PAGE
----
Robotic medical device startup Able Innovations has secured a procurement deal with an Ottawa hospital.
Bruyère, a geriatric and rehab hospital, will use Able Innovations’ devices to help with the complicated issues of transferring patients in beds.
Founded in 2018 by CEO Jayiesh Singh and CTO Philip Chang, Able Innovations’ device automates the patient transfer process, enabling a single caregiver to move an immobile patient between surfaces like a bed or stretcher.
The Toronto-based startup has raised around $7.5 million CAD to date, and earlier this year received funding from the Government of Canada to help it acquire advanced manufacturing equipment to bring its patient transfer platform to market.
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Speaking with BetaKit last year, Able Innovations investor and emergency room physician Dr. Gaurav Puri, described the typical patient transfer process as “pretty crude.” He called it something that can cause pain to patients and result in hospital staff experiencing injuries. This existing pain point was only exacerbated after COVID-19 hit and already short-staffed hospitals faced further issues with staffing, and an influx of patients.
The procurement deal follows Able Innovations developing its device with support from researchers at Bruyère. Financial support for the project came from Age-Well, a not-for-profit, Canadian network dedicated to the development of technologies, services, policies, and practices for healthy aging.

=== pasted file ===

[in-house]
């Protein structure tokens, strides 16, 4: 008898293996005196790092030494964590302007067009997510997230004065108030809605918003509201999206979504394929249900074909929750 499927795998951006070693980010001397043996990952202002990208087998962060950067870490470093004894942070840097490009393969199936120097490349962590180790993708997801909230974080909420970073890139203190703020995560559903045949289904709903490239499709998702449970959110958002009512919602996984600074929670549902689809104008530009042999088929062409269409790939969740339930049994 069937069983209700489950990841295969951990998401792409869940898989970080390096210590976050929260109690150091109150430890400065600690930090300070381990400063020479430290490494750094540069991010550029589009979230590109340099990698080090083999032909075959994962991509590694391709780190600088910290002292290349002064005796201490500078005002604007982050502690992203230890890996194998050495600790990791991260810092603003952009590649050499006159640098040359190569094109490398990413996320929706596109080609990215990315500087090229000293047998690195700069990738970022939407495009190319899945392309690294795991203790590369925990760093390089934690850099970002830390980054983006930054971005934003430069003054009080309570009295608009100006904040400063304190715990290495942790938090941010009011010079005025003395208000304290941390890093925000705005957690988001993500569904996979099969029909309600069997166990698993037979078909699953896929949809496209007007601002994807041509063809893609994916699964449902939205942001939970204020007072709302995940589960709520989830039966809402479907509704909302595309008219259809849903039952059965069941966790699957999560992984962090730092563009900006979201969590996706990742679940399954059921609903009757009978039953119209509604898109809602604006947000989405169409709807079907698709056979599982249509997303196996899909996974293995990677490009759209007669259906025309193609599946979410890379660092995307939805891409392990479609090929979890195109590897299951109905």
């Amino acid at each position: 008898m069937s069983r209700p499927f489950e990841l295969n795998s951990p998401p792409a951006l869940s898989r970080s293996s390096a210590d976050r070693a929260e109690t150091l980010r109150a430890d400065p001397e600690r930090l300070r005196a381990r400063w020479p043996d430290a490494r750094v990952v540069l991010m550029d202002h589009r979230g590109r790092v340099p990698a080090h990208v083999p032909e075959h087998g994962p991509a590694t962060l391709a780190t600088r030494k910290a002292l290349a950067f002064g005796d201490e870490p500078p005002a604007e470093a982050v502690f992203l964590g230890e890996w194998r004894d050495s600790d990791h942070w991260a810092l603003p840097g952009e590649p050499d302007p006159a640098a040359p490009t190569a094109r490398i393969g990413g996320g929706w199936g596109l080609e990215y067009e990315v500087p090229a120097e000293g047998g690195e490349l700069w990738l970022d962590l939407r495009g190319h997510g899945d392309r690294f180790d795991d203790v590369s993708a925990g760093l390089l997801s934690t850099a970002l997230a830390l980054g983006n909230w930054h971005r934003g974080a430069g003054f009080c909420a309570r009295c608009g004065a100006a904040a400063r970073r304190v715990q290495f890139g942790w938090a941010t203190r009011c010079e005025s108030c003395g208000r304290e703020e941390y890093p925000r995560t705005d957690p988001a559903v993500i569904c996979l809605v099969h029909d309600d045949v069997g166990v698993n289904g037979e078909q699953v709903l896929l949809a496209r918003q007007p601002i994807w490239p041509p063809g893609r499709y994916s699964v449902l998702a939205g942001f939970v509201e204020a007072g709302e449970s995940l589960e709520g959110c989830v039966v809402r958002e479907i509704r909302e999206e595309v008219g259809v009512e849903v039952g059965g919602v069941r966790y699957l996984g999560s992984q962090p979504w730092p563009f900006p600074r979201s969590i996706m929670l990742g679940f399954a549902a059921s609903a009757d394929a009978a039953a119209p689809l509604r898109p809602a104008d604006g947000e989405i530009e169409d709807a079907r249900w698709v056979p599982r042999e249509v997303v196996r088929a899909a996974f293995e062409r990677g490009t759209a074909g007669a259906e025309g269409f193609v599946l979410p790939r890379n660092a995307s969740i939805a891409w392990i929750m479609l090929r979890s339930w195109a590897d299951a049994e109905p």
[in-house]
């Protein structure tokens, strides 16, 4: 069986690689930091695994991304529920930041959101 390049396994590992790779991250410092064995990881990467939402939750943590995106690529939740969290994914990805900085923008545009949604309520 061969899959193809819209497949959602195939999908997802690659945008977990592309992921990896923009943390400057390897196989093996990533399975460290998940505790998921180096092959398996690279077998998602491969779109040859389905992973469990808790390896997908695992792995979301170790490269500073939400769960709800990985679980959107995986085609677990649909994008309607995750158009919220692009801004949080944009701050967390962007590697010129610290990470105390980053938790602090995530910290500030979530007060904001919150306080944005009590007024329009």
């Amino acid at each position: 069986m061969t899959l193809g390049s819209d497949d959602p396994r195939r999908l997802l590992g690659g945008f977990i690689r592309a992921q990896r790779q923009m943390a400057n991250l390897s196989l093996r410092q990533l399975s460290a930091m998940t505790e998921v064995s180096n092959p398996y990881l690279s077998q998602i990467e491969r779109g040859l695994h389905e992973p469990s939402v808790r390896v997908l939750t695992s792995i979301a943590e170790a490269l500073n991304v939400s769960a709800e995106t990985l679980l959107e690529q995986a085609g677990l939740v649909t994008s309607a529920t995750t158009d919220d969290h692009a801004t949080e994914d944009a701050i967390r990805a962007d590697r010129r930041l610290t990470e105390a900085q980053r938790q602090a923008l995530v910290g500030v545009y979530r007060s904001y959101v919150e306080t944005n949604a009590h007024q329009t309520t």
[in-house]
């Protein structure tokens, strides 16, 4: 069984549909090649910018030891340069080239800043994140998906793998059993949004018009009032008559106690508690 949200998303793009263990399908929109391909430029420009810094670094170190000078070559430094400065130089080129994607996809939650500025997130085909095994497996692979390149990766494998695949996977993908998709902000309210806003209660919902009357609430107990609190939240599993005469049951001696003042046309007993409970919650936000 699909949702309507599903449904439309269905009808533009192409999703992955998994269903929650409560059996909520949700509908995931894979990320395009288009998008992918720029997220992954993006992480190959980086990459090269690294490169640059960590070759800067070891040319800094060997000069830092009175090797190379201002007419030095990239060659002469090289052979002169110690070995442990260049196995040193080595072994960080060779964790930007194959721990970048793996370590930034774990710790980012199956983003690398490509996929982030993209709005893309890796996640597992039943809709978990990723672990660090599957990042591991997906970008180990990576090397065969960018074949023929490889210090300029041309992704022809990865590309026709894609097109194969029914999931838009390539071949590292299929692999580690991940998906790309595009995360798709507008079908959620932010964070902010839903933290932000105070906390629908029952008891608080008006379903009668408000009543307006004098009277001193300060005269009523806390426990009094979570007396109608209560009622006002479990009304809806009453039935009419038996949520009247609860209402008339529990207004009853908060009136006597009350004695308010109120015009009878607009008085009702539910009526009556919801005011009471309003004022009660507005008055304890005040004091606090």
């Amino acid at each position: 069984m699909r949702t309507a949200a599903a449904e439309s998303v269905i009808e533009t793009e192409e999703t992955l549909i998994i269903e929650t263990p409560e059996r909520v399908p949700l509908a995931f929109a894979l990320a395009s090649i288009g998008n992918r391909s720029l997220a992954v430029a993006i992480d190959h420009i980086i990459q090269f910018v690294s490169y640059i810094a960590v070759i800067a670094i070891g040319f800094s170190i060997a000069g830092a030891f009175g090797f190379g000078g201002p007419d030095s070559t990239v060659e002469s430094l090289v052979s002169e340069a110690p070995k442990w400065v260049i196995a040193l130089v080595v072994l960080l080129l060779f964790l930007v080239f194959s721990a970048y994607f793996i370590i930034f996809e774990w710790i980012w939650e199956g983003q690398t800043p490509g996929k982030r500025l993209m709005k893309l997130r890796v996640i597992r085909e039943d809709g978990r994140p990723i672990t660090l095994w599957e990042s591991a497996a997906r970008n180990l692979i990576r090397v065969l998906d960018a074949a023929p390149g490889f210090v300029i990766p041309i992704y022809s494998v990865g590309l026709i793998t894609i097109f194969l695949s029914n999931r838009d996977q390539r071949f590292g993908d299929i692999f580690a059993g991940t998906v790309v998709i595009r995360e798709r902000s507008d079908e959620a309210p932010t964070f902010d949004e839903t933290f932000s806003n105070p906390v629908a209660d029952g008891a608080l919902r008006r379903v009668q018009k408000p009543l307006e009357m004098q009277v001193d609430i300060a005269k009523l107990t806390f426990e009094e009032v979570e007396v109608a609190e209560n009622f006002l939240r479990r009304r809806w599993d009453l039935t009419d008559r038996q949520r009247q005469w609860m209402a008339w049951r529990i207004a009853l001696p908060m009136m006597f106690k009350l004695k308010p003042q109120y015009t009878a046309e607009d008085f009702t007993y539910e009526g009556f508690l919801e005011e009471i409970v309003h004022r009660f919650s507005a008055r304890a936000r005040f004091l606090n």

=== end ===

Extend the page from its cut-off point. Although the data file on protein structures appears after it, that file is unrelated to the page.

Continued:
Able Innovations is backed by a number of stakeholders in the healthcare space. Its investor includes medtech-focused venture firm NorthSpring Capital Partners, and Puri and Dr. Andrew Vellathottam, who runs his own private practice specializing in occupational health. Other investors include the Ontario Centre of Innovation’s Market Readiness Fund and the University of Waterloo’s Velocity Health Tech Fund.
Last year, Able Innovations told BetaKit that it has also secured a partnership with Toronto’s University Health Network and was in talks with multiple United States Veterans Health Administration hospitals.
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